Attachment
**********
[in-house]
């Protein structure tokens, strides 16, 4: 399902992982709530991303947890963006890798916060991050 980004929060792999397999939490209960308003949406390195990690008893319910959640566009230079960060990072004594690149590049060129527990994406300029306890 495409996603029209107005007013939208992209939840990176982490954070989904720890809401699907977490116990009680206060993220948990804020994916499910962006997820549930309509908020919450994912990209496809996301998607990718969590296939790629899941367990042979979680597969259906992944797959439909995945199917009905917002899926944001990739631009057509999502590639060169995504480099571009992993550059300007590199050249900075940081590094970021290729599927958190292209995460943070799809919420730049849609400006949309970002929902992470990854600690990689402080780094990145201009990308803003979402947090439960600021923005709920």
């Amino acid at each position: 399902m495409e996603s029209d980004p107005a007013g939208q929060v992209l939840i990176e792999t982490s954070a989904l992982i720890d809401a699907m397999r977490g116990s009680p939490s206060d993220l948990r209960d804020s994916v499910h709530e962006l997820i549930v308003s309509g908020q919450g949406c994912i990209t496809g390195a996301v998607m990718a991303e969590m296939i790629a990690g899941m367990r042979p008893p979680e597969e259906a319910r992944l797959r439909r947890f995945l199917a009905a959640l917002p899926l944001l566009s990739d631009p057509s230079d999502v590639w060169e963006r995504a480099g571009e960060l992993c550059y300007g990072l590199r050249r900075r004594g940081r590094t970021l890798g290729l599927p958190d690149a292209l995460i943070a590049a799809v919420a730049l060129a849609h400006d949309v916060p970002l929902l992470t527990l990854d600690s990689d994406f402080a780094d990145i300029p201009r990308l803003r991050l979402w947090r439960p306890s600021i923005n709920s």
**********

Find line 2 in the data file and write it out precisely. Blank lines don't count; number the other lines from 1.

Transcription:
């Protein structure tokens, strides 16, 4: 399902992982709530991303947890963006890798916060991050 980004929060792999397999939490209960308003949406390195990690008893319910959640566009230079960060990072004594690149590049060129527990994406300029306890 495409996603029209107005007013939208992209939840990176982490954070989904720890809401699907977490116990009680206060993220948990804020994916499910962006997820549930309509908020919450994912990209496809996301998607990718969590296939790629899941367990042979979680597969259906992944797959439909995945199917009905917002899926944001990739631009057509999502590639060169995504480099571009992993550059300007590199050249900075940081590094970021290729599927958190292209995460943070799809919420730049849609400006949309970002929902992470990854600690990689402080780094990145201009990308803003979402947090439960600021923005709920």